Human Pathology 27(6): 528-531, 1996.
Farmer ER, Gonin R, Hanna MP
The reliability of a diagnostic test depends on the reproducibility of the result. Many clinical diagnostic tests can be quantified with established ranges and standard deviations. Other tests are more subjective, such as those that depend on analysis of a visual image with an increased possibility of variance in the result. To study this variance, the authors analyzed the performance of expert pathologists in the interpretation of cutaneous melanocytic tumors. A panel of expert pathologists was convened to review anatomic pathology specimens from melanocytic tumors. Each pathologist submitted five specimens, from which 37 were selected for review. Only one slide was used for each case. All specimens were interpreted by each pathologist without consultation with each other. In addition to standard diagnostic terms, each specimen was designated as benign, malignant, or indeterminate. Statistical analysis was used to determine the degree of concordance. The combined kappa statistic for the eight observers and three possible outcomes (benign, malignant, or indeterminate) was 0.50. A kappa statistic of this magnitude, is defined as being moderate. In 62% of the specimens, there was unanimous agreement or only one discordant designation. Thirty-eight percent had two or more discordant interpretations. No single pathologist had a disproportionate number of discordant designations. This study mimics the consultation practice of anatomic pathology and shows the variability and discordance in diagnostic language and designation of biological behavior. The results suggest the criteria for the diagnosis of melanomas and melanocytic nevi need to be refined and more consistently applied.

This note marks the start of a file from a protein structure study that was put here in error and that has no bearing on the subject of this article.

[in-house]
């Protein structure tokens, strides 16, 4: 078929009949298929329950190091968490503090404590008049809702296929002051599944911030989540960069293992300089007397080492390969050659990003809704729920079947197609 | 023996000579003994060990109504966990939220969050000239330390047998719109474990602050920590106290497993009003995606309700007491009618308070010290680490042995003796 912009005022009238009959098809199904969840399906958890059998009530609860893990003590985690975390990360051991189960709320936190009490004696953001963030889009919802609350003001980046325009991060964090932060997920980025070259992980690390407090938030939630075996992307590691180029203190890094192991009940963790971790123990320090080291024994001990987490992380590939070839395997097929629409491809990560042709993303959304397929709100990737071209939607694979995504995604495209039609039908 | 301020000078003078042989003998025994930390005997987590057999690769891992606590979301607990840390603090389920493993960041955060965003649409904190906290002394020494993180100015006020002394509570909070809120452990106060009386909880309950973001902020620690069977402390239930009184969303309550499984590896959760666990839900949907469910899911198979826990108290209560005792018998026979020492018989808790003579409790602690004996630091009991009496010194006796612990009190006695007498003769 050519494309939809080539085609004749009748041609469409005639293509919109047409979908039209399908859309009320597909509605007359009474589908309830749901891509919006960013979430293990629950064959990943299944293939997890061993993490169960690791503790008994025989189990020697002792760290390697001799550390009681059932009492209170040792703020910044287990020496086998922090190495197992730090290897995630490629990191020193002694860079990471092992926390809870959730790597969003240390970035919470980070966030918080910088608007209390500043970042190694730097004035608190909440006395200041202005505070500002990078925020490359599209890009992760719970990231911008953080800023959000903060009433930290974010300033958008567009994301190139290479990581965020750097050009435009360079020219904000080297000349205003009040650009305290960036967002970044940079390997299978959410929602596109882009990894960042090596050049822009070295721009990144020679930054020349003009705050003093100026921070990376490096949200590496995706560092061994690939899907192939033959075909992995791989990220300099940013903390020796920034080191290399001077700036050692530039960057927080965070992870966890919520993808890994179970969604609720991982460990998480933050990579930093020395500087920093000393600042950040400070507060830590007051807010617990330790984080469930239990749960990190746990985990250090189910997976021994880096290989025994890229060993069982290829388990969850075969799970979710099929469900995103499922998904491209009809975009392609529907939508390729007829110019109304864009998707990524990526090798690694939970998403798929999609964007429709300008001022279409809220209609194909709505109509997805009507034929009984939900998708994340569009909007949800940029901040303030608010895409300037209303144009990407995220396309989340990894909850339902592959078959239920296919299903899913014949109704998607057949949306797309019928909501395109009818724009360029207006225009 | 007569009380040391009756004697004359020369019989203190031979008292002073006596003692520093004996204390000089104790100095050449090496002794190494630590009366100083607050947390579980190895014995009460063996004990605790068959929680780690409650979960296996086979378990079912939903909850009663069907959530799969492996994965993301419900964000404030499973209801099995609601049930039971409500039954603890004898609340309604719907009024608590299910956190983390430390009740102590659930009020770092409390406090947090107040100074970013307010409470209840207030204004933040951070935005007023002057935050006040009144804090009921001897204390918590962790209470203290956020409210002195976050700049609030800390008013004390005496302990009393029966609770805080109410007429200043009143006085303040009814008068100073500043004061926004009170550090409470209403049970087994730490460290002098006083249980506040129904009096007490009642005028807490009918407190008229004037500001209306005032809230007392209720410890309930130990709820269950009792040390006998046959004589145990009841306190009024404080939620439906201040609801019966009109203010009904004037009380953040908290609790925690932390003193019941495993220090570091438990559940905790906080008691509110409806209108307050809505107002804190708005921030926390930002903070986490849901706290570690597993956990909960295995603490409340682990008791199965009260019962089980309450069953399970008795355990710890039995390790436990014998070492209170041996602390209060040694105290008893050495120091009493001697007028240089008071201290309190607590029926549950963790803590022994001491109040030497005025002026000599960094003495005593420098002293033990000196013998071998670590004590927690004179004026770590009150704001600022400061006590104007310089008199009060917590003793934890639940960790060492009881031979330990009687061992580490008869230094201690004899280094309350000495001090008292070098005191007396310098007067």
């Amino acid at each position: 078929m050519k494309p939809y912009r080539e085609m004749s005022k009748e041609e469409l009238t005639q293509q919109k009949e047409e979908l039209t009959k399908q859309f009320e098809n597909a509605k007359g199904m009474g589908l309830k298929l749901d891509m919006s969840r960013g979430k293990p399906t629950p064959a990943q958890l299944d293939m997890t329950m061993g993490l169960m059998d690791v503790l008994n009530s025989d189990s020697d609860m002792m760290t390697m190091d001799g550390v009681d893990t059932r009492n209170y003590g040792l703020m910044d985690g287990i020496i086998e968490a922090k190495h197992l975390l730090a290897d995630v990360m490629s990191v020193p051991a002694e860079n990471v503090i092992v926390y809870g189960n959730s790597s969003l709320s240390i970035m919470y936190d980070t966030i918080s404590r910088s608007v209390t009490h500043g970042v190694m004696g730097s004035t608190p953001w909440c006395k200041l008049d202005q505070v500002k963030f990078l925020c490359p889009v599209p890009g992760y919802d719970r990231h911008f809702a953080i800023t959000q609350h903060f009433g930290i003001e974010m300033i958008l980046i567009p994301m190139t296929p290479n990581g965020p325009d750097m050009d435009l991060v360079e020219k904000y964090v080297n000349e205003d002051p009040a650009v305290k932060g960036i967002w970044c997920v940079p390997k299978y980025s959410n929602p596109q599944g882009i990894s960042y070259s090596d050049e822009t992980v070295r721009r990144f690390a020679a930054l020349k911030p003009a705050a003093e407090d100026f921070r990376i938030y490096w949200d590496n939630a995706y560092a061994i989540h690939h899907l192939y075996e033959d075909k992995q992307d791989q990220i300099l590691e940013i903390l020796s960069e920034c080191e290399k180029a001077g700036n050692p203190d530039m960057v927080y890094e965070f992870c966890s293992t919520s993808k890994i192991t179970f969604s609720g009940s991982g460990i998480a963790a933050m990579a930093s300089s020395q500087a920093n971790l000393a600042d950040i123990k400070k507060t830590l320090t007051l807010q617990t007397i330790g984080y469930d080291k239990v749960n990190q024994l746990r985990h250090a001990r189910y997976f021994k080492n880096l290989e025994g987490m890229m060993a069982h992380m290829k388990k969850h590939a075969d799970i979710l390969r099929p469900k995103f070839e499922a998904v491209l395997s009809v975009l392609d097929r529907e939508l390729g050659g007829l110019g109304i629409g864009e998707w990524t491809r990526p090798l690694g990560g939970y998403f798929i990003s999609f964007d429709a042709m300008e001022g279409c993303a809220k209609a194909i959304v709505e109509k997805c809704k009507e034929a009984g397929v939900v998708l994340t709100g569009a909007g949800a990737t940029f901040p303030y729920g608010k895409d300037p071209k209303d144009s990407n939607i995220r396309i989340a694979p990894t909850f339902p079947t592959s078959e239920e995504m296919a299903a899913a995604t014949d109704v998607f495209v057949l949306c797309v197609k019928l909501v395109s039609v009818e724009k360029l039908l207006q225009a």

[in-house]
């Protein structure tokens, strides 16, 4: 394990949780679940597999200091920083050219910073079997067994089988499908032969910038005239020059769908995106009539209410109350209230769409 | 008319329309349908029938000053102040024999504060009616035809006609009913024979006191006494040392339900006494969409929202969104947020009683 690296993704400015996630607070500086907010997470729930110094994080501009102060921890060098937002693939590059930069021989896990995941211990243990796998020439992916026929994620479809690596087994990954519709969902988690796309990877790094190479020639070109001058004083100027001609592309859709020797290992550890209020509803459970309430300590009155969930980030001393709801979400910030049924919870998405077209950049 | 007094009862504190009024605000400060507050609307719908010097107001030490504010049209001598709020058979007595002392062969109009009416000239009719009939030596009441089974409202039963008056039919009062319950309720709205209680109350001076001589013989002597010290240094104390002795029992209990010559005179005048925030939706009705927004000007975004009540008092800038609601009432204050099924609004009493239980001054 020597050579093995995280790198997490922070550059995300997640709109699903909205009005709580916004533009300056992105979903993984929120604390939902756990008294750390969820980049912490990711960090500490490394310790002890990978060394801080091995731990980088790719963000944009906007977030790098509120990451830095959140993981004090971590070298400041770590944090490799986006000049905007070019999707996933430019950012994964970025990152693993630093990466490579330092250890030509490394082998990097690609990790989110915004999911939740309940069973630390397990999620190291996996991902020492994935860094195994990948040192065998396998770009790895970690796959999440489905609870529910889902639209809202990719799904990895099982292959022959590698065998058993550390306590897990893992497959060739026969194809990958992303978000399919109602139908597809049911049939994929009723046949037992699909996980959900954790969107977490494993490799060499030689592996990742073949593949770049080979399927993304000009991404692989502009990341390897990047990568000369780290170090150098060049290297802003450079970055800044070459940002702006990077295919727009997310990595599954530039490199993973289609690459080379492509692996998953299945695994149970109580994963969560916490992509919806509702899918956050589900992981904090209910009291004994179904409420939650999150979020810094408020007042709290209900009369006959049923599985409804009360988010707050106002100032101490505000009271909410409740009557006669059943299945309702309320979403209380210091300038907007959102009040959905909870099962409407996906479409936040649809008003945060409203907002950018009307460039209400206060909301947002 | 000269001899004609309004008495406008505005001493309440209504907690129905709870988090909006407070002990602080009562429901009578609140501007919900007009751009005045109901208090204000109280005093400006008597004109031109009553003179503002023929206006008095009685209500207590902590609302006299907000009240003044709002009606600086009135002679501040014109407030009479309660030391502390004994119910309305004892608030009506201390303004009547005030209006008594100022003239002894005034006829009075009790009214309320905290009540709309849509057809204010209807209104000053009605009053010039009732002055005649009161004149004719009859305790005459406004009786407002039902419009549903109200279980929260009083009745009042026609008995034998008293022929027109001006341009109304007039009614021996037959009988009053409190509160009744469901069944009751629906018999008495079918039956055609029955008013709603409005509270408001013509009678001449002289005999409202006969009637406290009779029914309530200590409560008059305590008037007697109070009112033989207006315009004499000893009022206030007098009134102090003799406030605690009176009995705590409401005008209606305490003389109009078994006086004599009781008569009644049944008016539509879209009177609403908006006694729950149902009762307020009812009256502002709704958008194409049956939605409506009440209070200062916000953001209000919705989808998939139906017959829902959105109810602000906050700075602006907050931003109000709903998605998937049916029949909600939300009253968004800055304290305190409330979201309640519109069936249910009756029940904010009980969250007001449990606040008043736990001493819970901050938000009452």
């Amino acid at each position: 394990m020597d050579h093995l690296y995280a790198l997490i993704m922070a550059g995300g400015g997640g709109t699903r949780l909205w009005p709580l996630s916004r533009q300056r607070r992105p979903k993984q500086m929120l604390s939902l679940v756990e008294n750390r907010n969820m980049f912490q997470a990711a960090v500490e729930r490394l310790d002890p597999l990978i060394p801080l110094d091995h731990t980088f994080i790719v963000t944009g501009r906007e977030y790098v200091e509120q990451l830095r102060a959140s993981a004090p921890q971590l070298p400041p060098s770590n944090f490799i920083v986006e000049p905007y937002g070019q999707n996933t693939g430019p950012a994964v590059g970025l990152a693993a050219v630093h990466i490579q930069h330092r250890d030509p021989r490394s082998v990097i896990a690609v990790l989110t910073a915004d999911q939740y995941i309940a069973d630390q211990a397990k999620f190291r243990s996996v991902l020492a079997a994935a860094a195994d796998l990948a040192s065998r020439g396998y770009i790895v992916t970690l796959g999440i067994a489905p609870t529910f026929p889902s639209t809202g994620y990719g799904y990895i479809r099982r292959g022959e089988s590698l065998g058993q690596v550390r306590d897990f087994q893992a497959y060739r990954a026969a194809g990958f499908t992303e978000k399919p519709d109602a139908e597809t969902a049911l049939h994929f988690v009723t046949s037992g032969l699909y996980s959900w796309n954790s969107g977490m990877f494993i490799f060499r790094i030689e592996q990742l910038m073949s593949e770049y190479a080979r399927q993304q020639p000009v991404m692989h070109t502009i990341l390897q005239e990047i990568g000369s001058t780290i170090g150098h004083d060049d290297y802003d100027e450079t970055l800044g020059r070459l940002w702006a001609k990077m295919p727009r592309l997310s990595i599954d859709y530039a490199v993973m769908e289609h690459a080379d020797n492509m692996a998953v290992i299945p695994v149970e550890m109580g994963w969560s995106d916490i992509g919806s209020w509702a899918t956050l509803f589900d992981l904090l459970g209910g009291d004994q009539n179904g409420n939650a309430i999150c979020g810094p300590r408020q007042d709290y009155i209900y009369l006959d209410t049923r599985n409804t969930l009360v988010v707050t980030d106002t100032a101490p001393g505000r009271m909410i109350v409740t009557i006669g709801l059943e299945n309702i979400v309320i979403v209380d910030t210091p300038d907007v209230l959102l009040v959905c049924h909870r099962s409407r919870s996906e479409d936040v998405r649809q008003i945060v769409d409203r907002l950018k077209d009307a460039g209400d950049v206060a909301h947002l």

Rheinische Friedrich- Wilhelms- Universität Bonn